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UK paediatric oncology Pneumocystis jirovecii pneumonia surveillance study
  1. Rebecca Hilary Proudfoot1,
  2. Bob Phillips2
  1. 1 Paediatrics, York Hospitals NHS Foundation Trust, York, North Yorkshire, UK
  2. 2 University of York Centre for Reviews and Dissemination, York, York, UK
  1. Correspondence to Dr Rebecca Hilary Proudfoot, Paediatrics, York Hospitals NHS Foundation Trust, York, YO31 8HE, UK; rhproudfoot{at}


Background Pneumocystis jirovecii pneumonia (PJP) is a serious infective complication of immunosuppressive therapy. There are insufficient data concerning the incidence or mortality rate in children undergoing treatment for malignancies and how these may be influenced by prophylaxis.

Objective Prospective collection of clinical information for all suspected and proven cases of PJP in children with cancer in the UK and Ireland.

Design A surveillance survey was undertaken using a key contact at each paediatric oncology Principle Treatment Centre (PTC).

Main outcome measures To describe the mortality, outcomes and use of prophylaxis in this at-risk group.

Results The study confirms that PJP is rare, with only 32 cases detected in the UK over a 2-year period reported from all 20 PTCs. No deaths were directly attributed to PJP, in contrast to previously reported high mortality rates. Breakthrough infection may occur despite prescription of ostensibly adequate prophylaxis with co-trimoxazole; 11 such cases were identified. Six infections occurred in patients for whom prophylaxis was not thought to be indicated. Two infections occurred in patients for whom prophylaxis was specifically omitted due to concerns about potential bone marrow suppression or delayed engraftment.

Conclusion PJP in children treated for malignant disease is rare. Breakthrough infection despite prophylaxis with co-trimoxazole may represent pathogen resistance or non-compliance. Further consideration of the use of PJP prophylaxis during acute myeloid leukaemia and non-Hodgkin’s lymphoma treatment is warranted, alongside appraisal of the clinical implications of the possible marrow suppressive effects of co-trimoxazole and its interactions with methotrexate.

  • epidemiology
  • microbiology

Data availability statement

All data relevant to the study are included in the article or uploaded as supplementary information.

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Data availability statement

All data relevant to the study are included in the article or uploaded as supplementary information.

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  • PJP Surveillance Group Carla Kierulff, Aberdeen; Carole Cairns, Belfast; Beryl Rodrigues, Birmingham; Gitanya Naidoo, Bristol; Michael Gattens, Cambridge; Madeleine Adams, Cardiff; Cormac Owens, Dublin; Emma Johnson, Edinburgh; Jairam Sastry & Diana McIntosh, Glasgow; Danny Cheng, GOSH, London; Charlotte Leger, UCLH, London; Simon Bomken, Newcastle; Sophie Wilne, Nottingham & Leicester; Amrana Qureshi, Oxford; James Hayden, Liverpool; Anthony Penn, Manchester; Rubina Malik, Royal Marsden, Surrey; Dan Yeomanson, Sheffield; Jessica Bate, Southampton.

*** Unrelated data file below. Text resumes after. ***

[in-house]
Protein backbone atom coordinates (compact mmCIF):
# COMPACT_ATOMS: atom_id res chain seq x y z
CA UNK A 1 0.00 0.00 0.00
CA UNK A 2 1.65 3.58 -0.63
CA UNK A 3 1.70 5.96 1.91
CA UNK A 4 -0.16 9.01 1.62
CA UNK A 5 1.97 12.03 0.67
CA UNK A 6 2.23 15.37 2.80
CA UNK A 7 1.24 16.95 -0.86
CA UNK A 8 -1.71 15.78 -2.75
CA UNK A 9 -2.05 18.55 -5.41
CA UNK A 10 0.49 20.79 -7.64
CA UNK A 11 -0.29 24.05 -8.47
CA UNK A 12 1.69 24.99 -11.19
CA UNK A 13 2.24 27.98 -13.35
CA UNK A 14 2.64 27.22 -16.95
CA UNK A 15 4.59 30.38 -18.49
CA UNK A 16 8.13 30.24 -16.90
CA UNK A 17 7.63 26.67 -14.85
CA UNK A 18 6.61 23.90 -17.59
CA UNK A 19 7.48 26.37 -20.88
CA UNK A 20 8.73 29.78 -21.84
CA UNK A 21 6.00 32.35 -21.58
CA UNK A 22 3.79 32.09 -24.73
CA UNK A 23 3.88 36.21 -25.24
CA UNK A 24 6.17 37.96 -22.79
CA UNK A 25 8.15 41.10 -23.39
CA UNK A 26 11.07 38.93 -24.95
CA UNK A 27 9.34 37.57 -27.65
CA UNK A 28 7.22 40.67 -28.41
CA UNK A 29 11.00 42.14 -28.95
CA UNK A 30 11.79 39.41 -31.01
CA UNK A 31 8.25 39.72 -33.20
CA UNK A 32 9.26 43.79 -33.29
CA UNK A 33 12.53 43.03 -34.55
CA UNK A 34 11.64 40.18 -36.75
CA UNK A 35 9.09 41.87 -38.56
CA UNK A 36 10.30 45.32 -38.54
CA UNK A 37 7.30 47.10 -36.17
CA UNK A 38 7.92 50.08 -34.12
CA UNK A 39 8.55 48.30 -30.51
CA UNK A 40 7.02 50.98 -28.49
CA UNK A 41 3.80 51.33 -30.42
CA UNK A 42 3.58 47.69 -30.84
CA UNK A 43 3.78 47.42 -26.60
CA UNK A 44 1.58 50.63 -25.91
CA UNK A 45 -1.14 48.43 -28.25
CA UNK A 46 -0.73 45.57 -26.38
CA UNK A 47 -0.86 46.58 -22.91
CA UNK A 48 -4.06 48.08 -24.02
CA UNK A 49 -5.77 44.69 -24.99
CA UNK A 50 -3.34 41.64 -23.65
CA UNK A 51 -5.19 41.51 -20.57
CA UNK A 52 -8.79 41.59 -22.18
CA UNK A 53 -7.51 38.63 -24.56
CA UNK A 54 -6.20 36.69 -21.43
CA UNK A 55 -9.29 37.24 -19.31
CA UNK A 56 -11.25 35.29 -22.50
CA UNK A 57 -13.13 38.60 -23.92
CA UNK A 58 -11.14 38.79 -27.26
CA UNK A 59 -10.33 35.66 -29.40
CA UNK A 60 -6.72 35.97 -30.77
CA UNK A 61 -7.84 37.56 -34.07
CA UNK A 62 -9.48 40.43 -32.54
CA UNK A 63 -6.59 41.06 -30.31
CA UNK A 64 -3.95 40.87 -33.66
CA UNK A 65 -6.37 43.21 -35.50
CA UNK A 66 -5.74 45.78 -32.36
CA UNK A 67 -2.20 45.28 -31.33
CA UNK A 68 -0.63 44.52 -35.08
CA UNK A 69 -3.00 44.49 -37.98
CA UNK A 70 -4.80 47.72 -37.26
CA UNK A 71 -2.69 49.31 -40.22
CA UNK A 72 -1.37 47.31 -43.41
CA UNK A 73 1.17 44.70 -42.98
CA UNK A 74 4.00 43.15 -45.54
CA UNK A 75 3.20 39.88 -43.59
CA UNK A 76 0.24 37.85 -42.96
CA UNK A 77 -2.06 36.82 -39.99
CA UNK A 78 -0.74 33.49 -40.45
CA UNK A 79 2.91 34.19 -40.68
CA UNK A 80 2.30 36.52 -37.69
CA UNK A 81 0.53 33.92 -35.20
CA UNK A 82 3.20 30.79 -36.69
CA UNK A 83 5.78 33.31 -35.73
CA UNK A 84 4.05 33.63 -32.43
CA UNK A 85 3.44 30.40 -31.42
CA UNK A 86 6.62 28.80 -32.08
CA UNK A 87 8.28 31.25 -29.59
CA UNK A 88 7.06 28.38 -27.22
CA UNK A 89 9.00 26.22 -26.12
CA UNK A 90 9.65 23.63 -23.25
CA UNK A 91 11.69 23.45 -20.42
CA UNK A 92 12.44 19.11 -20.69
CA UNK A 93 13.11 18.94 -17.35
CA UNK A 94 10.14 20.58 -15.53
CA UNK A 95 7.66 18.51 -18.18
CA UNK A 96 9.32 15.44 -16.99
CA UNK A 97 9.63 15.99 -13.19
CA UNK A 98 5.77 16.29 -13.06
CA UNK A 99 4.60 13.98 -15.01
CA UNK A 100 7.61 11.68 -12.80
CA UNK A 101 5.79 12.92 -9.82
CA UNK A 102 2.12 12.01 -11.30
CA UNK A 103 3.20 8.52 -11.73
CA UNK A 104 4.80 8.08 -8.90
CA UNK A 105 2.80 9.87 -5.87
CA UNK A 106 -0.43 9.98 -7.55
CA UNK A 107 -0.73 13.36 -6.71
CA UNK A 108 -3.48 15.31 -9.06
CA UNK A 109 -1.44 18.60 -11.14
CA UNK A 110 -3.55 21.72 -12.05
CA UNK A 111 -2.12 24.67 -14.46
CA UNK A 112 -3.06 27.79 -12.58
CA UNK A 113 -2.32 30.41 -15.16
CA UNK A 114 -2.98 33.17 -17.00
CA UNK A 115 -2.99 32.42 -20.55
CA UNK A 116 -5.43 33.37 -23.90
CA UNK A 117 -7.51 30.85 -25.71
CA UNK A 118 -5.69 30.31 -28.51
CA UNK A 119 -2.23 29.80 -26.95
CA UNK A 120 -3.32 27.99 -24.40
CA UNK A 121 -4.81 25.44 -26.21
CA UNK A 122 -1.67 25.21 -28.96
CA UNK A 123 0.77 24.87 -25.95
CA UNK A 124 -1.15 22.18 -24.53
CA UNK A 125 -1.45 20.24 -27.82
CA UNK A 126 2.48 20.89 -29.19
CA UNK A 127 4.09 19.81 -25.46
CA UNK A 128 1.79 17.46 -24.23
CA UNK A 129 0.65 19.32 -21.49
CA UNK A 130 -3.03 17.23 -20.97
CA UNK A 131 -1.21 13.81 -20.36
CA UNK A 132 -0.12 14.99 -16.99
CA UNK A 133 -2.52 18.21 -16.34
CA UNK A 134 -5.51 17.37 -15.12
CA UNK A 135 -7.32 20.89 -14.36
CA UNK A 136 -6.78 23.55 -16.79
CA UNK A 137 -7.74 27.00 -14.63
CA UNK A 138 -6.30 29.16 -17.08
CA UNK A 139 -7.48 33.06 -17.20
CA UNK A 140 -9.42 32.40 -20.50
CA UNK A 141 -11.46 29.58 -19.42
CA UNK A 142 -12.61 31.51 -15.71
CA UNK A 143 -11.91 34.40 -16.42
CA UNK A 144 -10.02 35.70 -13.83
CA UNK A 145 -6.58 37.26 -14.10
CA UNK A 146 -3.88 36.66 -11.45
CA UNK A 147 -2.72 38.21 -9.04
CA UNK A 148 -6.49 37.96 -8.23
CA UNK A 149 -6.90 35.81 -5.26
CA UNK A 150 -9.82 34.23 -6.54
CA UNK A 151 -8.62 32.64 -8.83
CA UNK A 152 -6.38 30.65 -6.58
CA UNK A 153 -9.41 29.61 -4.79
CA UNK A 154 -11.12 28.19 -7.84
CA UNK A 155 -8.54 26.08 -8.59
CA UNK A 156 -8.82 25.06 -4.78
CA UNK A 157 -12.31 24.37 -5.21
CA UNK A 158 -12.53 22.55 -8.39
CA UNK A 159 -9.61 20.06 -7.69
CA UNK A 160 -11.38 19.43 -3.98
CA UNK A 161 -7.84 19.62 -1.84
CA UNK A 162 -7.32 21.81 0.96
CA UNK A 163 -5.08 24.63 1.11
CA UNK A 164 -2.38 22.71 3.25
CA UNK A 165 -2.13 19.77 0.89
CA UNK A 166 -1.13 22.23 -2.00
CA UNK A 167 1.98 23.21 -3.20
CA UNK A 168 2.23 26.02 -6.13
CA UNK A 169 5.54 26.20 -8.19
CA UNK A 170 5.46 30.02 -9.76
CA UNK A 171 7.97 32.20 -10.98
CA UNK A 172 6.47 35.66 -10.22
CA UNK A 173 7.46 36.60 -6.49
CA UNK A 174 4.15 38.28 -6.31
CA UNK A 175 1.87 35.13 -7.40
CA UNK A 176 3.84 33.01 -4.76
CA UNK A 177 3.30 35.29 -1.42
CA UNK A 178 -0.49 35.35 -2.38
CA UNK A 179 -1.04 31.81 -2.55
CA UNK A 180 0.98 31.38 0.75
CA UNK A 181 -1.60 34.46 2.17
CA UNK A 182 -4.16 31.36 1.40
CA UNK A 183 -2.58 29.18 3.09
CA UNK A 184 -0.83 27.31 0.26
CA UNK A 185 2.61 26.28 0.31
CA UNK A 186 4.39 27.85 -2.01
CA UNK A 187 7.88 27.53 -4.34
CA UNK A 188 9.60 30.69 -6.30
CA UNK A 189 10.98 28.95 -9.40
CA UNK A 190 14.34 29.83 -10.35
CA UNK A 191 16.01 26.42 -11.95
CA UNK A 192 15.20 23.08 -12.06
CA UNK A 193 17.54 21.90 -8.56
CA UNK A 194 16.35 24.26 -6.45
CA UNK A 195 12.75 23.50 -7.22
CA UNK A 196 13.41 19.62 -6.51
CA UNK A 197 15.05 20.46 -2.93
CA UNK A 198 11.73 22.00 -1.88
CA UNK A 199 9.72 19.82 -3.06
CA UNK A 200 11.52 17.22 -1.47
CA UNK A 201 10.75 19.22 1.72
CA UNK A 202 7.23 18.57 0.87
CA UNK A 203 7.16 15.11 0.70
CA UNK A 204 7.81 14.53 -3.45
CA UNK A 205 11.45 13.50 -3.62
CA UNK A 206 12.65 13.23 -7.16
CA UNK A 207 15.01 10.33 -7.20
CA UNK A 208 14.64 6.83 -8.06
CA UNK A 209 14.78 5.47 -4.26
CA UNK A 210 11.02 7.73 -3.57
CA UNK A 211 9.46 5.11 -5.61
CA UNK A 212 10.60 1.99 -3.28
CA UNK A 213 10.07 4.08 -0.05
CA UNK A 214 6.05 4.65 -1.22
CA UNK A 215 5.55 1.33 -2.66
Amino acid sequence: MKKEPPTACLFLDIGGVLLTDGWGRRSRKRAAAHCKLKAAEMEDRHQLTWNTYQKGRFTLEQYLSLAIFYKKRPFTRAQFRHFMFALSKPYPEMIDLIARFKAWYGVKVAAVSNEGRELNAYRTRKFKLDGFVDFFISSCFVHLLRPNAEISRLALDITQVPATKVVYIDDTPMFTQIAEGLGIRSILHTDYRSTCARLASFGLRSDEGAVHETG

• Contributors Both authors conceived the idea for the study. RHP wrote the proposal, approved by BP, for the Children’s Cancer and Leukaemia Group and helped establish key contacts in each PTC. RHP and BP both worked on the proforma for data collection. RHP collected and analysed all the data.

  • Funding The authors have not declared a specific grant for this research from any funding agency in the public, commercial or not-for-profit sectors.

  • Competing interests None declared.

  • Provenance and peer review Not commissioned; externally peer reviewed.

  • Supplemental material This content has been supplied by the author(s). It has not been vetted by BMJ Publishing Group Limited (BMJ) and may not have been peer-reviewed. Any opinions or recommendations discussed are solely those of the author(s) and are not endorsed by BMJ. BMJ disclaims all liability and responsibility arising from any reliance placed on the content. Where the content includes any translated material, BMJ does not warrant the accuracy and reliability of the translations (including but not limited to local regulations, clinical guidelines, terminology, drug names and drug dosages), and is not responsible for any error and/or omissions arising from translation and adaptation or otherwise.